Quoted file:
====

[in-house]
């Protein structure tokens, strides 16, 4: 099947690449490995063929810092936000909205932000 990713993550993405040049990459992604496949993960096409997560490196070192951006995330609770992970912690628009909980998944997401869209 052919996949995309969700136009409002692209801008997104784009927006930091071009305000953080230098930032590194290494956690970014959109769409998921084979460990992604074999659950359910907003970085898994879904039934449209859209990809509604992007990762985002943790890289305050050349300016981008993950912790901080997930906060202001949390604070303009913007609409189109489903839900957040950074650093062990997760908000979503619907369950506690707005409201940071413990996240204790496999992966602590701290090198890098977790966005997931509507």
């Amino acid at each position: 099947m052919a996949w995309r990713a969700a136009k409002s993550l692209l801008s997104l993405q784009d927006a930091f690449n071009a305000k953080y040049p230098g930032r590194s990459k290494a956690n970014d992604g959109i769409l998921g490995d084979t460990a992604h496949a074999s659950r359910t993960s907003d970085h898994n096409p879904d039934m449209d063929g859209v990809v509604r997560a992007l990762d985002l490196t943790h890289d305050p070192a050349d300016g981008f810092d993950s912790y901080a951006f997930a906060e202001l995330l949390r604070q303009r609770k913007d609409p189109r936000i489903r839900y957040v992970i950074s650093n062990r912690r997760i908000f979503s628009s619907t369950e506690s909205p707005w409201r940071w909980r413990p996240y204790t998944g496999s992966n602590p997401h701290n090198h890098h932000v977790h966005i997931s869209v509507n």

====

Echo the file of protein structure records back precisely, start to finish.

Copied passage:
[in-house]
């Protein structure tokens, strides 16, 4: 099947690449490995063929810092936000909205932000 990713993550993405040049990459992604496949993960096409997560490196070192951006995330609770992970912690628009909980998944997401869209 052919996949995309969700136009409002692209801008997104784009927006930091071009305000953080230098930032590194290494956690970014959109769409998921084979460990992604074999659950359910907003970085898994879904039934449209859209990809509604992007990762985002943790890289305050050349300016981008993950912790901080997930906060202001949390604070303009913007609409189109489903839900957040950074650093062990997760908000979503619907369950506690707005409201940071413990996240204790496999992966602590701290090198890098977790966005997931509507």
């Amino acid at each position: 099947m052919a996949w995309r990713a969700a136009k409002s993550l692209l801008s997104l993405q784009d927006a930091f690449n071009a305000k953080y040049p230098g930032r590194s990459k290494a956690n970014d992604g959109i769409l998921g490995d084979t460990a992604h496949a074999s659950r359910t993960s907003d970085h898994n096409p879904d039934m449209d063929g859209v990809v509604r997560a992007l990762d985002l490196t943790h890289d305050p070192a050349d300016g981008f810092d993950s912790y901080a951006f997930a906060e202001l995330l949390r604070q303009r609770k913007d609409p189109r936000i489903r839900y957040v992970i950074s650093n062990r912690r997760i908000f979503s628009s619907t369950e506690s909205p707005w409201r940071w909980r413990p996240y204790t998944g496999s992966n602590p997401h701290n090198h890098h932000v977790h966005i997931s869209v509507n």